Throughout several months of Covid distraction the draft freshwater reforms have been simmering in the background.

Farmers who battled through submissions nearly a year ago might have been forgiven for thinking that their effort would make no difference to environment minister David Parker’s vision for New Zealand.

At the time submitters were encouraged by industry groups who told them that yes, suffering through the exercise of carefully crafting and submitting their views, on the cusp of peak work periods calving and lambing, was the best move available to them. Now the rules have landed and it is time to digest what they will mean at the farm level.

When the policy announcement was imminent in August, industry bodies tentatively revealed they were almost comfortable with what was coming but warned there might be some serious fishhooks in finer detail. Once these same industry groups saw the details clearly it became evident the feared fish hooks are of Maui’s fabled fishing proportions.

Stock exclusion – Mapping tool

For several years extensive sheep and beef farmers have been nervously wondering whether rules were going to come in requiring stock exclusion from streams on hill country. For these people, the new rules include good and bad news.

Regional councils have generally taken an approach in recent years that sees intensively grazed cattle and deer excluded from streams. More relaxed rules have applied to extensively grazed beef cattle and sheep, where stocking rates limit major impacts on water quality and fencing is a challenging exercise.

The good news is that the new policy excludes sheep. The bad news is that the decision-making around where cattle need to be excluded is complicated and based on unreliable, illogical mapping.

The new rules come with a map showing ‘low slope land.’ Farmers with low slope land need to exclude cattle. While this is probably intended to target relatively intensive grazing where there is potential for significant impacts from cattle accessing streams, as usual a desktop mapping exercise has resulted in a blunt tool and perverse outcomes.

Bureaucrats tempted by the convenience of turning desktop mapping exercises into regulation only need to look at historical controversies and inaccuracies at regional and district council level to see it is the wrong way to go.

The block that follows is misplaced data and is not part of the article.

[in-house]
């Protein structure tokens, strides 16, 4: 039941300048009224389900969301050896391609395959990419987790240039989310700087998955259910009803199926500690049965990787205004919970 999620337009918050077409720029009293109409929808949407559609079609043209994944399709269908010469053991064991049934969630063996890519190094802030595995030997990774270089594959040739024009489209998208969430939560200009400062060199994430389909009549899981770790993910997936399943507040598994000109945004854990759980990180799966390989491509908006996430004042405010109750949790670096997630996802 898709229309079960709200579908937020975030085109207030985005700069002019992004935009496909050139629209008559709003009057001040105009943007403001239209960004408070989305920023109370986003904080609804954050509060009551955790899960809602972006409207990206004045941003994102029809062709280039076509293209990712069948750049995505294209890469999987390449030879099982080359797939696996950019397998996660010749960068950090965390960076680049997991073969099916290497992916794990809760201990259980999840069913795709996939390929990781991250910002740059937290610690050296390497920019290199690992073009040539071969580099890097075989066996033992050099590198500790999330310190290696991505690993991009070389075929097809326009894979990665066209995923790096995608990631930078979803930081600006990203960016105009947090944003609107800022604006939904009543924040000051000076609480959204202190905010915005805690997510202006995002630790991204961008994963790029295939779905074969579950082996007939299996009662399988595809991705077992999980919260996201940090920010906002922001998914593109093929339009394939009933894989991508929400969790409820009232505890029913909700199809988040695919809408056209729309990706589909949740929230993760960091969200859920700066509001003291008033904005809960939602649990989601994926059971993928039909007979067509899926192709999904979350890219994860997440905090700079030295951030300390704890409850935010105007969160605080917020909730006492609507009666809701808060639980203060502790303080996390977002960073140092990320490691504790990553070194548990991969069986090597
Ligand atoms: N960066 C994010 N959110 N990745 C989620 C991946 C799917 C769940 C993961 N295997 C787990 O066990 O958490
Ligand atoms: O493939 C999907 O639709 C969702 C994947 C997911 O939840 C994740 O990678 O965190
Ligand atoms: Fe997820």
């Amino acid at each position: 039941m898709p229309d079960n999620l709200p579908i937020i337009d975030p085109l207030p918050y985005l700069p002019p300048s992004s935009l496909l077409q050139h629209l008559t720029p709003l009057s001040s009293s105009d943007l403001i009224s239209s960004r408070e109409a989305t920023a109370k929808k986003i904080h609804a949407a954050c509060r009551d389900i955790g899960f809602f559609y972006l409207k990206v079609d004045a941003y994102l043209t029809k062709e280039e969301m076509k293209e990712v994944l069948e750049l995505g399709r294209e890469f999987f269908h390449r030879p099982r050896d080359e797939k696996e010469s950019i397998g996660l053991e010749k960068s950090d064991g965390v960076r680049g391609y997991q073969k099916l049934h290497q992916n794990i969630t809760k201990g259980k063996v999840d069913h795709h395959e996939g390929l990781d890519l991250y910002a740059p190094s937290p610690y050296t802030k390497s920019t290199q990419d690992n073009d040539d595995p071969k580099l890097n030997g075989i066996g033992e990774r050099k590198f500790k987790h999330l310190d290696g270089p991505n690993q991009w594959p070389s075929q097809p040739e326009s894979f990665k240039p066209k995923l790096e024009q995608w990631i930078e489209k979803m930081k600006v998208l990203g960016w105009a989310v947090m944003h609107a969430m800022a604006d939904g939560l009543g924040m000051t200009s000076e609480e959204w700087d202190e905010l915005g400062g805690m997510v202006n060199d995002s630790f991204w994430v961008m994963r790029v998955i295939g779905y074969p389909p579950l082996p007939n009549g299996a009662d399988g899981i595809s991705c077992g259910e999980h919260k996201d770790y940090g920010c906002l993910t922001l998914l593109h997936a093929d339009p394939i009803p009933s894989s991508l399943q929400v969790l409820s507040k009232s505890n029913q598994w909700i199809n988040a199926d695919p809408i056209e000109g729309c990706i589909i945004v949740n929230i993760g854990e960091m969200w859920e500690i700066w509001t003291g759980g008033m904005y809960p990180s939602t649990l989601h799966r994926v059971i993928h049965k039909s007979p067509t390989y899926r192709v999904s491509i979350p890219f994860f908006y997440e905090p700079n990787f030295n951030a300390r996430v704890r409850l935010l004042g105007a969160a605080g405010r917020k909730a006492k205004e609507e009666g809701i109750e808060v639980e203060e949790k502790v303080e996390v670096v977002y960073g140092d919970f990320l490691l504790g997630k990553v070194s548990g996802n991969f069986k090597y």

This is a blunt, lazy approach, generally disguised as someone’s bright idea, and should be banned by politicians genuinely interested in balanced, targeted policy outcomes.

The mapped zones are based on land parcels which creates headaches. There are areas of flat paddocks not captured in the mapping while some hill blocks are mapped as low slope land.

We have Land Use Capability Class 8 land mapped as low slope land. This is the trouble with mapping created in an ivory tower, at a scale too coarse to cater for common sense and onfarm reality.

It is not the first-time bureaucrats have created stress and perverse rules based on mapping and crucially this new tool, possibly despite good intentions, does not accurately reflect varying degrees of environmental impact. In its current form it will not achieve the outcomes the rule writers and community want.

Winter feed – Slope catch

The other glaringly sensitive area for sheep and beef farmers is ability to accommodate intensive winter grazing in their farm systems. When winter grazing is not well managed and carefully planned the environmental consequences can be significant and visual.

It has been a hot topic for environmental activists and politicians for several years and pressure has grown for rules to control winter feed management. The freshwater policy is the most stringent regulation seen to date in this area.

Most sheep and beef farmers would argue that growing enough winter feed to enable them to carry a sensible number of stock is an essential property right which they need to maintain.

Where winter grazing becomes a problem is when people push limits – for example bringing in large numbers of outside stock, growing heavy crops on sloped land, in wet areas or near waterways.

A wet winter inevitably brings mud. Careful planning mitigates risk but can never eliminate all mud if stock are grazed in situ on high-yielding green feed crops. Regulation has been inevitable for some time. There was always potential for political and community concerns to take this regulation too far.